LEED certified buildings save money and resources and have a positive impact on the health of occupants, while promoting renewable, clean energy.

LEED, or Leadership in Energy & Environmental Design, is a green building certification program that recognizes best-in-class building strategies and practices. To receive LEED certification, building projects satisfy prerequisites and earn points to achieve different levels of certification. Prerequisites and credits differ for each rating system, and teams choose the best fit for their project.

LEED certified buildings are commanding higher rental rates and great occupancy than the non-green buildings. This trend cannot help but impact the Investment community. The supply while gradually increasing is not keeping up with the demand for green buildings. LEED New Construction buildings are awarded points for sustainability for things like energy-efficient lighting, low-flow plumbing fixtures and collection of water to name a few.

Recycled construction materials and energy efficient appliances also impact the point rating system. In the political climate of today’s world, as the earth’s natural resources are being depleted at an alarming rate the construction industry is being compelled to look at alternatives to traditional construction materials and styles.



BREEAM is the world’s foremost environmental assessment method and rating system for buildings, with 250,000 buildings with certified BREEAM assessment ratings and over a million registered for assessment since it was first launched in 1990.

BREEAM sets the standard for best practice in sustainable building design, construction and operation and has become one of the most comprehensive and widely recognised measures of a building’s environmental performance. It encourages designers, clients and others to think about low carbon and low impact design, minimising the energy demands created by a building before considering energy efficiency and low carbon technologies.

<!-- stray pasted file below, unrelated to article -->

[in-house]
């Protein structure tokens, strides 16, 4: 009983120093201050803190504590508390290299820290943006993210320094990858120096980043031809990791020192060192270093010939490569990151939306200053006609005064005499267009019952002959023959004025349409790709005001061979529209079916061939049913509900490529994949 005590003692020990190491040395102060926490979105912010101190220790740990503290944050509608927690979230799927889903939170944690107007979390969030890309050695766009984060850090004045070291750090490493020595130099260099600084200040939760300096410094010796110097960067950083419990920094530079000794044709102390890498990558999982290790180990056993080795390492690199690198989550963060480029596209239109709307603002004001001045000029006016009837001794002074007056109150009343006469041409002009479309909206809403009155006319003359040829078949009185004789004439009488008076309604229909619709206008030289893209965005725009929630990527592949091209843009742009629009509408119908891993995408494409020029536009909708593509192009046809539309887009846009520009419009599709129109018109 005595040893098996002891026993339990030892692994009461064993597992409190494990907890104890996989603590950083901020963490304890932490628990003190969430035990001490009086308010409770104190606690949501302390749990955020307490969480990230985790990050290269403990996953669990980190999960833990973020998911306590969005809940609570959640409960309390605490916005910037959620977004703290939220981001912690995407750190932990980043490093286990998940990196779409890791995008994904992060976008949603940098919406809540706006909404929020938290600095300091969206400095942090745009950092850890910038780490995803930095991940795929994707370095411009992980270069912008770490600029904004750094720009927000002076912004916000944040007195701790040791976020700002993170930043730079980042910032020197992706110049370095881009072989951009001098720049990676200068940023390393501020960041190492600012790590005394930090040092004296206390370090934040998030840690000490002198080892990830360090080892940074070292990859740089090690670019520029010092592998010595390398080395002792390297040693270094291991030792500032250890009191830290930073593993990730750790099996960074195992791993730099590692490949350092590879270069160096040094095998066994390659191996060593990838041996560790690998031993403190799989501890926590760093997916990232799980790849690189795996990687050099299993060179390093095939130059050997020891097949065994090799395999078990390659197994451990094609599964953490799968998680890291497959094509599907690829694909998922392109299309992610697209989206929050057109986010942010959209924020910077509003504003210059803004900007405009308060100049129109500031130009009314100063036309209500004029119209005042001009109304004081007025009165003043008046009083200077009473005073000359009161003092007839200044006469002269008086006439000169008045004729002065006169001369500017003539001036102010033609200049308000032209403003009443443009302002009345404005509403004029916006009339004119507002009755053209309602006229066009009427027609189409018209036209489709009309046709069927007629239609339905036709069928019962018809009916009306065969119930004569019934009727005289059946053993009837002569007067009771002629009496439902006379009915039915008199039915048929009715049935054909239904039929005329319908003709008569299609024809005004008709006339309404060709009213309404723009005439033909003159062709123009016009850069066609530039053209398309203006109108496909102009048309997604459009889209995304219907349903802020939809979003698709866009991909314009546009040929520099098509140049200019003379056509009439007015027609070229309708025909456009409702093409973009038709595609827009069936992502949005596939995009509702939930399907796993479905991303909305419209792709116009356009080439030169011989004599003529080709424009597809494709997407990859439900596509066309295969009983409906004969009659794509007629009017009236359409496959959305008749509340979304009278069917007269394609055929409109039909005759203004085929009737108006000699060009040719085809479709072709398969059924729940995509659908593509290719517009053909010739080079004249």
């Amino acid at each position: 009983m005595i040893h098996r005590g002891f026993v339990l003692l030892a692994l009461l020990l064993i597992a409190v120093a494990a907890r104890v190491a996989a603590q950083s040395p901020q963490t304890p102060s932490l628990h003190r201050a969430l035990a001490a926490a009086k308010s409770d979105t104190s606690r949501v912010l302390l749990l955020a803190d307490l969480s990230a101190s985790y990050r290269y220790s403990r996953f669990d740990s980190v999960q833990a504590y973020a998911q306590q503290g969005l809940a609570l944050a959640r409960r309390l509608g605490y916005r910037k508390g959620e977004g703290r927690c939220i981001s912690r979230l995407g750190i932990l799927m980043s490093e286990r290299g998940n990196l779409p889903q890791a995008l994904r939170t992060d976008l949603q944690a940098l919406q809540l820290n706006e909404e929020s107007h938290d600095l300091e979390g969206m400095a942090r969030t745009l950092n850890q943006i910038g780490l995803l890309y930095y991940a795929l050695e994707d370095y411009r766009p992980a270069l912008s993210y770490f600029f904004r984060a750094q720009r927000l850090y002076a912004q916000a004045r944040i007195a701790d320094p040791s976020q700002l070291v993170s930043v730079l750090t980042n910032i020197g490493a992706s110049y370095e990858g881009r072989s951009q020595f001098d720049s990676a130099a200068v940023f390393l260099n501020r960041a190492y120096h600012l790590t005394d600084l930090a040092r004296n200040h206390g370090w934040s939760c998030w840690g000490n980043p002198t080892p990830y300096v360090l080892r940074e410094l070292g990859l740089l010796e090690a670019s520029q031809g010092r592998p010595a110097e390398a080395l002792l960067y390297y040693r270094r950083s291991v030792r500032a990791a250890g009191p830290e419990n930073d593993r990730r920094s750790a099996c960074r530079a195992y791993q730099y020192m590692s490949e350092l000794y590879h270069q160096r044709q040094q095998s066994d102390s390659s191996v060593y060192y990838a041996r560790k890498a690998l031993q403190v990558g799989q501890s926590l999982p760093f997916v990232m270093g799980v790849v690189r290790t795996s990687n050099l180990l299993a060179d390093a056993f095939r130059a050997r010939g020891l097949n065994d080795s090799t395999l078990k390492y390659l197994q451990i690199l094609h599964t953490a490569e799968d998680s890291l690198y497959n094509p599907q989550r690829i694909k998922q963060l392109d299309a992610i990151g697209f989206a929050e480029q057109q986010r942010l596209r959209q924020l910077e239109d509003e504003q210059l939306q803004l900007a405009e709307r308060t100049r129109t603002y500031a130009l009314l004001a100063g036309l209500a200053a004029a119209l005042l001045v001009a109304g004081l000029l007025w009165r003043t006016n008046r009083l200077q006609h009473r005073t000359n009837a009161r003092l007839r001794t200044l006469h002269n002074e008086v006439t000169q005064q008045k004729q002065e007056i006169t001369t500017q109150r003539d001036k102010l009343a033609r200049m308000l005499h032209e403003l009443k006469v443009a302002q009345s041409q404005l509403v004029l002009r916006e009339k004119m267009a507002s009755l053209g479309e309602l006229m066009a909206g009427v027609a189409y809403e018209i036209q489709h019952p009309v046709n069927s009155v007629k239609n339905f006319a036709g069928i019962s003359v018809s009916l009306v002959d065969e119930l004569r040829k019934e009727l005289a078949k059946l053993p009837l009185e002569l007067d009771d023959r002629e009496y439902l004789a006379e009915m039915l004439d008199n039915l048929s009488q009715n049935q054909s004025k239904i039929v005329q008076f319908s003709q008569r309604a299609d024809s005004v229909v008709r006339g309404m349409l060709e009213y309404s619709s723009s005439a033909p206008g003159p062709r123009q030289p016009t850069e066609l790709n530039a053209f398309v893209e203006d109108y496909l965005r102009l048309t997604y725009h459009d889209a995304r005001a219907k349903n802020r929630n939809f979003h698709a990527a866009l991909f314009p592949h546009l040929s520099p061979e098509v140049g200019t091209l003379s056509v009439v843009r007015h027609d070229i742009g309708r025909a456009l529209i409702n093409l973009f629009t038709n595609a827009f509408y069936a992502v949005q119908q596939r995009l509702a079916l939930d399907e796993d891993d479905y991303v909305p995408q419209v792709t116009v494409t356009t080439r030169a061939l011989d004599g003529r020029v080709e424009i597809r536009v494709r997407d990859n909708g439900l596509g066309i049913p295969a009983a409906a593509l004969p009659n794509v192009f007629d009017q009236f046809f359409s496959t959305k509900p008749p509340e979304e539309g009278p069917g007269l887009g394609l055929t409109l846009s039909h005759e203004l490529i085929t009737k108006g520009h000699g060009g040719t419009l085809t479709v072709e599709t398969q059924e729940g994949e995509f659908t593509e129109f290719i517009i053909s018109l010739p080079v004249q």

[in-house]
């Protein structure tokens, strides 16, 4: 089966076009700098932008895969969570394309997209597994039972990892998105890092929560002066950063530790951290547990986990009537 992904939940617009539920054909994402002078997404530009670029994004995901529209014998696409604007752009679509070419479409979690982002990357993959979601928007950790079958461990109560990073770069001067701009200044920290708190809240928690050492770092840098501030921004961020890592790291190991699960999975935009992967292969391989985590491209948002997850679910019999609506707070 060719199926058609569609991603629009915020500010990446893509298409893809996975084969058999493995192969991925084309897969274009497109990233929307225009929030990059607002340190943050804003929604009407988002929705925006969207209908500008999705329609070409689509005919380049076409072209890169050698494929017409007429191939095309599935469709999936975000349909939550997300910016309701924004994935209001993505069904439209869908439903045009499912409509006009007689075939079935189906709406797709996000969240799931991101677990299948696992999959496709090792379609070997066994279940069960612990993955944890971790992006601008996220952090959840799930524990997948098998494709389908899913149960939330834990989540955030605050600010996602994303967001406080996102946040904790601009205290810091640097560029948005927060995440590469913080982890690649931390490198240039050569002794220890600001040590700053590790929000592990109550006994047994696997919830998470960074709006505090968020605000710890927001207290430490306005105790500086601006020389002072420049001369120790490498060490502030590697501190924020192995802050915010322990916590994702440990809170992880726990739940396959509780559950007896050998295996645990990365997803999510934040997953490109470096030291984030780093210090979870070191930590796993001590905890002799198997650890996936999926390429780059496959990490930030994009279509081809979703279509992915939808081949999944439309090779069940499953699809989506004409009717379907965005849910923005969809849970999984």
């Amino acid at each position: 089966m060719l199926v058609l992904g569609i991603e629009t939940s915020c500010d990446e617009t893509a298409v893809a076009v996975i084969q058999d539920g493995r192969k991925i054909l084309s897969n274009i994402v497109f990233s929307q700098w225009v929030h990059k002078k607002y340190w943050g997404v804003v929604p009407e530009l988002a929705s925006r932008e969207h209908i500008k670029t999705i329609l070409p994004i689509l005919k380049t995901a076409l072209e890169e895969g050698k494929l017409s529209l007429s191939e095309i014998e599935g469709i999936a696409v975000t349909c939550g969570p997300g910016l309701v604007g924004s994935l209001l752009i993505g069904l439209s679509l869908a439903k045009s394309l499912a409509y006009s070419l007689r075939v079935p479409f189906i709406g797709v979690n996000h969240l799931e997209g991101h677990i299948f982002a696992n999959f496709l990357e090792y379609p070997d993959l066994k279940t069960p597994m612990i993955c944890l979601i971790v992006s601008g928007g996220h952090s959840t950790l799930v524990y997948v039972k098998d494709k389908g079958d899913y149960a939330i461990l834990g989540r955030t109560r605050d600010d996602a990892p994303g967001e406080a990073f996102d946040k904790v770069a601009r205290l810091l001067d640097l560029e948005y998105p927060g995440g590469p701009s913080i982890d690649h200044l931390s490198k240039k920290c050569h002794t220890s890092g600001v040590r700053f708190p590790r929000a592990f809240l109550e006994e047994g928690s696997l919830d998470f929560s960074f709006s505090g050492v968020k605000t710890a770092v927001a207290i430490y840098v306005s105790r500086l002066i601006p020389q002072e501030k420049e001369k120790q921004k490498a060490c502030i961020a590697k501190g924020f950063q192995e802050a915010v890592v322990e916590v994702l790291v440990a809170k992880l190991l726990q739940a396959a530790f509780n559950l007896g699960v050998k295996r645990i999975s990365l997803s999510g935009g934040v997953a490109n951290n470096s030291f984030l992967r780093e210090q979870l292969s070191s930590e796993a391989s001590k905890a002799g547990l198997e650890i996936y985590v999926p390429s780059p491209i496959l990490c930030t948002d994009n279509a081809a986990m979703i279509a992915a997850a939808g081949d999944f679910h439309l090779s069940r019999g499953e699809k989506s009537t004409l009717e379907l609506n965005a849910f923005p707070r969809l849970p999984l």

A BREEAM assessment uses recognised measures of performance, which are set against established benchmarks, to evaluate a building’s specification, design, construction and use. The measures used represent a broad range of categories and criteria from energy to ecology. They include aspects related to energy and water use, the internal environment (health and well-being), pollution, transport, materials, waste, ecology and management processes.

BREEAM is the Building Research Establishment Environmental Assessment Method for buildings and large scale developments. It sets the standard for best practice in sustainable design and has become the de facto measure used to describe environmental performance of buildings and communities.

BREEAM can be used to assess any type of building anywhere in the world. Standard schemes have been developed for many building types e.g. offices, retail developments, industrial buildings etc. BREEAM UK also has standard schemes that have been tailored with input from key stakeholders/clients in the UK such as healthcare, prisons and other non-standard building types.  ‘Bespoke’ criteria can be used to assess building types that do not fall into the scope of the standard schemes available.